12.12 The Relativistic Dirac Equation

Relativity threw up some road blocks when quantum mechanics was first formulated, especially for the particles physicist wanted to look at most, electrons. This section explains some of the ideas.

You will need a good understanding of linear algebra to really follow the reasoning. A summary of the Dirac equation that is less heavy on the linear algebra can be found in {A.43}.

For zero spin particles, including relativity appears to be simple. The classical kinetic energy Hamiltonian for a particle in free space,

\begin{displaymath}
H = \frac 1{2m}\sum_{i=1}^3 {\widehat p}_i^2
\qquad
{\...
...hat p}_i = \frac{\hbar}{{\rm i}}\frac{\partial}{\partial r_i}
\end{displaymath}

can be replaced by Einstein's relativistic expression

\begin{displaymath}
H = \sqrt{\left(m c^2\right)^2 + \sum_{i=1}^3 \left({\widehat p}_ic\right)^2}
\end{displaymath}

where $m$ is the rest mass of the particle and $mc^2$ is the energy this mass is equivalent to. You can again write $H\psi$ $\vphantom0\raisebox{1.5pt}{$=$}$ $E\psi$, or squaring the operators in both sides to get rid of the square root:

\begin{displaymath}
\left[
\left(m c^2\right)^2 + \sum_{i=1}^3 \left({\widehat p}_i c\right)^2
\right]\psi
=E^2\psi
\end{displaymath}

This is the “Klein-Gordon” relativistic version of the Hamiltonian eigenvalue problem. With a bit of knowledge of partial differential equations, you can check that the unsteady version, chapter 7.1, obeys the speed of light as the maximum propagation speed, as you would expect, chapter 8.6.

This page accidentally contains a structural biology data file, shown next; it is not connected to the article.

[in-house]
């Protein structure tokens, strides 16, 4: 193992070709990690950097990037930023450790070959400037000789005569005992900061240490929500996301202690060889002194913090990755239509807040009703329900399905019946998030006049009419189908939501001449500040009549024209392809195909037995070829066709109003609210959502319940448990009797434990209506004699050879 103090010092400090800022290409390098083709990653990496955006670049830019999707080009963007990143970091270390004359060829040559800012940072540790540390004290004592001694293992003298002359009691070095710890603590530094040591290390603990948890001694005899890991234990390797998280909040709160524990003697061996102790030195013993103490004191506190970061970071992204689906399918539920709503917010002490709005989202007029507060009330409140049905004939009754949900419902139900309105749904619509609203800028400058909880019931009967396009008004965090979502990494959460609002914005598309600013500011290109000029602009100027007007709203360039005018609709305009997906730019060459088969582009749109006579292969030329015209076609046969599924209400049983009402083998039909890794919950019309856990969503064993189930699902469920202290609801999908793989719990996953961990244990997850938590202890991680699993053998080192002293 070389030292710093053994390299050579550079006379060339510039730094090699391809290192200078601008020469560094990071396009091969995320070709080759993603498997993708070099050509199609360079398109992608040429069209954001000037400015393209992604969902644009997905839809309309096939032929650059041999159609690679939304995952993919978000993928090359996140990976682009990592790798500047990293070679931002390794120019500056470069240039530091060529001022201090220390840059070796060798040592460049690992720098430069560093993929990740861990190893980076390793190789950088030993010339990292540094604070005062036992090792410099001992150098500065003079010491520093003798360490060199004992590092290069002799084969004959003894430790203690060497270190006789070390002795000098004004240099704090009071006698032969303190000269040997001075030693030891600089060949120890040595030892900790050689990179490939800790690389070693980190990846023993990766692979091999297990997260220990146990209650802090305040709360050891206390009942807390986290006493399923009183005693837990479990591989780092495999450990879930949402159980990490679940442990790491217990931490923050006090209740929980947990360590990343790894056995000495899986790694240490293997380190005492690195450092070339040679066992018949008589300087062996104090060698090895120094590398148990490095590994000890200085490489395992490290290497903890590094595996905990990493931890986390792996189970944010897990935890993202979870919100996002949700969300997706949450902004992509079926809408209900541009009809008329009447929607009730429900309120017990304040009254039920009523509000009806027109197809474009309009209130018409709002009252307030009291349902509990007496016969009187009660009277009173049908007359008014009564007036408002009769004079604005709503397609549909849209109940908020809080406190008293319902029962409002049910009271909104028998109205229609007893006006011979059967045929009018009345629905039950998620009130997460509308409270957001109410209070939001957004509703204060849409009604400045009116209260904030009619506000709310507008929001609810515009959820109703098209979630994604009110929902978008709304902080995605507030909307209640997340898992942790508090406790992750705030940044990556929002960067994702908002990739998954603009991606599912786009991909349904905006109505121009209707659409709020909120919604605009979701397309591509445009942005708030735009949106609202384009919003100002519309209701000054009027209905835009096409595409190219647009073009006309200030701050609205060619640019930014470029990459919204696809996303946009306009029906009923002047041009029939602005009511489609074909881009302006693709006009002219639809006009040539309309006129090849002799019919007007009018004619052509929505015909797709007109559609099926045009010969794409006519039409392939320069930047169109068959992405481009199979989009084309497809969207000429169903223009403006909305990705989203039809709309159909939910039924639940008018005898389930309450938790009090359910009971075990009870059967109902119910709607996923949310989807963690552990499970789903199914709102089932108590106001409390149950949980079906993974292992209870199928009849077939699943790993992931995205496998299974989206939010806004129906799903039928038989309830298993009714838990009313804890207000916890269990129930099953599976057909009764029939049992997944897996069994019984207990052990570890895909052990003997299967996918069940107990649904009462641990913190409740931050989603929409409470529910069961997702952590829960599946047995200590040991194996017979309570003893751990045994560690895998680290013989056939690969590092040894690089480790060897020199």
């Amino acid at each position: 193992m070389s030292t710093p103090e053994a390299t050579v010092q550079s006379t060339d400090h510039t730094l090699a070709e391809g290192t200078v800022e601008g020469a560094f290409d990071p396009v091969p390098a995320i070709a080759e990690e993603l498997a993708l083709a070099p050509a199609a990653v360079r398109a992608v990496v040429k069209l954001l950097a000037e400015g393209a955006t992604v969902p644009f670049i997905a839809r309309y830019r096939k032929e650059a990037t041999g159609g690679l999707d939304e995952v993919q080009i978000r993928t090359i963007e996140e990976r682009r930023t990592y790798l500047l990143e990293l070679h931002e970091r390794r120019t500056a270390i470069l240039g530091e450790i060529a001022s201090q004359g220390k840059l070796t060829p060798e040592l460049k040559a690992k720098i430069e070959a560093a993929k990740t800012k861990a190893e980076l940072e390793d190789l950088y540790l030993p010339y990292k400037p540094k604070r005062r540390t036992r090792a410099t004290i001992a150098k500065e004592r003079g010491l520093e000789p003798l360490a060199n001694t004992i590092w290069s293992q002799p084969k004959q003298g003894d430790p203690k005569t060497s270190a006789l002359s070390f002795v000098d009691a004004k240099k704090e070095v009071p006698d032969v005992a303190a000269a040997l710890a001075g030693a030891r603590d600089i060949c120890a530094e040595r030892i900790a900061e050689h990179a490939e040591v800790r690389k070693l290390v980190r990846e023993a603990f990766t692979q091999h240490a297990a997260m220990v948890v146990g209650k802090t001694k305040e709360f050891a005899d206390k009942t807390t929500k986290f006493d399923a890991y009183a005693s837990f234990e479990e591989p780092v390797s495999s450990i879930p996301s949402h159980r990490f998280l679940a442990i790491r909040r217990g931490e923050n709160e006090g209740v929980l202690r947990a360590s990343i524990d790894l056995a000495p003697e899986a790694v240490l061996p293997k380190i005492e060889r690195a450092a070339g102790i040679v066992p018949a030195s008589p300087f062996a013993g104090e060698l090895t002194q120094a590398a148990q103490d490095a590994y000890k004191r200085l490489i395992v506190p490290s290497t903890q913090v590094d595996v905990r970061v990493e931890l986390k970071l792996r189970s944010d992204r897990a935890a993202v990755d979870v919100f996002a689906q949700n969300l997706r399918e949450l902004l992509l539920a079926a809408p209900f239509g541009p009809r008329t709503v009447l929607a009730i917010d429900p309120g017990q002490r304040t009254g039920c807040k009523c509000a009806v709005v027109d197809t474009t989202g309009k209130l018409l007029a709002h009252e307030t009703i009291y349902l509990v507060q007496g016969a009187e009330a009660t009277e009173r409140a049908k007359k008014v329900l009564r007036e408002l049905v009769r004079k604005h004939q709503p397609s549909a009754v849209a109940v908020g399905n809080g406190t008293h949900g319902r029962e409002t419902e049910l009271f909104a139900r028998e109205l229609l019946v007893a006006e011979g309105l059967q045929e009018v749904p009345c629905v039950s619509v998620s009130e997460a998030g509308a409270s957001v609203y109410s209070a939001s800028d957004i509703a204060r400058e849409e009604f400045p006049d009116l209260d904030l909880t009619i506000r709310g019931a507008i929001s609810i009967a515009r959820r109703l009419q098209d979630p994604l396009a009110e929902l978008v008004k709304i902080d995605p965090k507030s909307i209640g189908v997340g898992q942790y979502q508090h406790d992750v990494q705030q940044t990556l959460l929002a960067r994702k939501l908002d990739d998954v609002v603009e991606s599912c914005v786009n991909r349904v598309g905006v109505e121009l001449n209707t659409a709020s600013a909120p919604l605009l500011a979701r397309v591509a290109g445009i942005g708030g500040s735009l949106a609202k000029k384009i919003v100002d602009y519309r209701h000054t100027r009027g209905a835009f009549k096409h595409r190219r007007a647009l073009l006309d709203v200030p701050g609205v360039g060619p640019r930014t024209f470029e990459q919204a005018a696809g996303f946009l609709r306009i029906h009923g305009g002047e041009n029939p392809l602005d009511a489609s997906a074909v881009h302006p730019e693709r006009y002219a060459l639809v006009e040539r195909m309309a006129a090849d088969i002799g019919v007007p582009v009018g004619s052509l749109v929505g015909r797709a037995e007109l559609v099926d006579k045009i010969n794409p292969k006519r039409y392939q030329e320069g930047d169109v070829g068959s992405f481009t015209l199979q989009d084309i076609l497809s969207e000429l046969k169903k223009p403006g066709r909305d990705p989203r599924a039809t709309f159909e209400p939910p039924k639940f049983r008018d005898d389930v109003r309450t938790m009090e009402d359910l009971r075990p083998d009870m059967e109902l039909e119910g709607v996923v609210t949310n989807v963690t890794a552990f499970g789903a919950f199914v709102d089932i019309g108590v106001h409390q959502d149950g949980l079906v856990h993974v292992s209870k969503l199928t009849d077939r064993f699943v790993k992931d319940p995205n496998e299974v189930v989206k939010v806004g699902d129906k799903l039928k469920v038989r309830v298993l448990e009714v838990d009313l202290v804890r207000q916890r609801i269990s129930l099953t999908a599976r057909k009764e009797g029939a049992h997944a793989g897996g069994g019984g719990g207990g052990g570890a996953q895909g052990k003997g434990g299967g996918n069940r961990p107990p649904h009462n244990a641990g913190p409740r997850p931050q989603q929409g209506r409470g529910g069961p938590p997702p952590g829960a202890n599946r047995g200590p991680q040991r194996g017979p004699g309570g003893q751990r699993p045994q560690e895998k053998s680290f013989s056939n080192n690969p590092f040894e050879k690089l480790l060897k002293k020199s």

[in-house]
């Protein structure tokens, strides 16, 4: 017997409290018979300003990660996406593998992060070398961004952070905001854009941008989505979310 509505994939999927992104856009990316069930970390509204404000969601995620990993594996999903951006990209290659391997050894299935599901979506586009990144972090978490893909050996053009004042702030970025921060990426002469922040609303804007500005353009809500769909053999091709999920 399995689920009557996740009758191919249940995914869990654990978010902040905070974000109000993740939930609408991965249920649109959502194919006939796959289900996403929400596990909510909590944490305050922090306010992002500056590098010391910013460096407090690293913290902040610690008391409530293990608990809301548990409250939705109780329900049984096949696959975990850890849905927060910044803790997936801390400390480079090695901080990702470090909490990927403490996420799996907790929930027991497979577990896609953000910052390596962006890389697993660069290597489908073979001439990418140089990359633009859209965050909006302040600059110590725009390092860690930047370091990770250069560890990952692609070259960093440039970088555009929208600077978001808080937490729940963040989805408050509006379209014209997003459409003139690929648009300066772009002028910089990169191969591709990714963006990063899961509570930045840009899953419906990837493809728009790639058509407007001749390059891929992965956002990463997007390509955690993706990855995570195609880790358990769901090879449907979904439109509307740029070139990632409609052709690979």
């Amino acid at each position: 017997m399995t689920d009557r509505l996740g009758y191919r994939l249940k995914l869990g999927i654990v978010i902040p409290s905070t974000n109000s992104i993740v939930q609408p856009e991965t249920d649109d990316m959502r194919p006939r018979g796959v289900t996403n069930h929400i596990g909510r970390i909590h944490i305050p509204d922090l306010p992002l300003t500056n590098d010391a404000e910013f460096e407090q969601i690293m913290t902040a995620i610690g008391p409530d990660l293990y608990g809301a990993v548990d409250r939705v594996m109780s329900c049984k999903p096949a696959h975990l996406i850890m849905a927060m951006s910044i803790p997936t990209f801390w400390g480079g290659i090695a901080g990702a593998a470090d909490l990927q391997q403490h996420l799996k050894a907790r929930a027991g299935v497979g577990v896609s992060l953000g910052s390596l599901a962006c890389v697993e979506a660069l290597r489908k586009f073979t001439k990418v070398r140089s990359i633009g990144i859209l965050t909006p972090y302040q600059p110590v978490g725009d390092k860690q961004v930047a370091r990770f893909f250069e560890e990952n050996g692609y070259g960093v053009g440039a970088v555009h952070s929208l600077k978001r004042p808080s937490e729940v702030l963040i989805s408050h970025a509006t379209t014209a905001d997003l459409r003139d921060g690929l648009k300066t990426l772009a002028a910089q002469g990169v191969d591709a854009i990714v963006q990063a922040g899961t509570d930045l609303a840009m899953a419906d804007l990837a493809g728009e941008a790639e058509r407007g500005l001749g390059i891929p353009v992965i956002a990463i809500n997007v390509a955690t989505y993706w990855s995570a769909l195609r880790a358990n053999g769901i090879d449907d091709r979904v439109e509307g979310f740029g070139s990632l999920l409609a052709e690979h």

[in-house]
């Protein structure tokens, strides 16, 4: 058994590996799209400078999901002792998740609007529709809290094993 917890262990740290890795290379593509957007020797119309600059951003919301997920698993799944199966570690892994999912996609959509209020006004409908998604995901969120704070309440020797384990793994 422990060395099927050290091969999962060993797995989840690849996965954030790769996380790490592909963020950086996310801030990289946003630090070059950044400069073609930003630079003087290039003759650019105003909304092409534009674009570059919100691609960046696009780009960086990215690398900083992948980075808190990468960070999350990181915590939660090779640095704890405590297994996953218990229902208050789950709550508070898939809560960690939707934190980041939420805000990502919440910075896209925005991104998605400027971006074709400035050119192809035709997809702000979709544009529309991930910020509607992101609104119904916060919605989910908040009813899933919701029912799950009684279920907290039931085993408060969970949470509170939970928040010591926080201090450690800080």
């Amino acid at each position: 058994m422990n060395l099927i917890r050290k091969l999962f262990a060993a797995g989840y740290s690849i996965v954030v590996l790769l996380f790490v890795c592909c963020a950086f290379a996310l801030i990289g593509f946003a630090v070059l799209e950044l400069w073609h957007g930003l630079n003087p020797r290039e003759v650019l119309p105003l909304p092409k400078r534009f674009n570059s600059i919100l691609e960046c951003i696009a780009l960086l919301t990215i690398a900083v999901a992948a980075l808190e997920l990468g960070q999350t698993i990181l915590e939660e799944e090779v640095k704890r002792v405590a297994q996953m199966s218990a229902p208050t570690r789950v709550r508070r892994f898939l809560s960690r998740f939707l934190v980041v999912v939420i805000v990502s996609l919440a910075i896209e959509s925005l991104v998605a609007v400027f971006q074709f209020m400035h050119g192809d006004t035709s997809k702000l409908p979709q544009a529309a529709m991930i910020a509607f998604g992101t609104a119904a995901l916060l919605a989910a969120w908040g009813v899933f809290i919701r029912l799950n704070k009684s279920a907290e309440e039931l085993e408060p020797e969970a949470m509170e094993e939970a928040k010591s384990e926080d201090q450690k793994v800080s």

Unfortunately, throwing a dash of spin into this recipe simply does not seem to work in a convincing way. Apparently, that very problem led Schrö­din­ger to limit himself to the nonrelativistic case. It is hard to formulate simple equations with an ugly square root in your way, and surely, you will agree, the relativistic equation for something so very fundamental as an electron in free space should be simple and beautiful like other fundamental equations in physics. (Can you be more concise than $\vec{F}$ $\vphantom0\raisebox{1.5pt}{$=$}$ $m\vec{a}$ or $E$ $\vphantom0\raisebox{1.5pt}{$=$}$ $mc^2$?).

So P.A.M. Dirac boldly proposed that for a particle like an electron, (and other spin $\leavevmode\kern.03em
\raise.7ex\hbox{\the\scriptfont0 1}\kern-.2em
/\kern-.2em\lower.4ex\hbox{\the\scriptfont0 2}\kern.05em$ elementary particles like quarks, it turned out,) the square root produces a simple linear combination of the individual square root terms:

\begin{displaymath}
\sqrt{\left(m c^2\right)^2 + \sum_{i=1}^3 \left({\widehat ...
...
= \alpha_0 mc^2 + \sum_{i=1}^3 \alpha_i {\widehat p}_i c %
\end{displaymath} (12.18)

for suitable coefficients $\alpha_0$, $\alpha_1$, $\alpha_2$ and $\alpha_3$. Now, if you know a little bit of algebra, you will quickly recognize that there is absolutely no way this can be true. The teacher will have told you that, say, a function like $\sqrt{x^2+y^2}$ is definitely not the same as the function $\sqrt{x^2}+\sqrt{y^2}$ $\vphantom0\raisebox{1.5pt}{$=$}$ $x+y$, otherwise the Pythagorean theorem would look a lot different, and adding coefficients as in $\alpha_1x+\alpha_2y$ does not do any good at all.

But here is the key: while this does not work for plain numbers, Dirac showed it is possible if you are dealing with matrices, tables of numbers. In particular, it works if the coefficients are given by

\begin{displaymath}
\alpha_0=\left(\begin{array}{cc} 1 & 0 \ 0 & -1 \end{arra...
...ft(\begin{array}{cc}0&\sigma_z\ \sigma_z&0\end{array}\right)
\end{displaymath}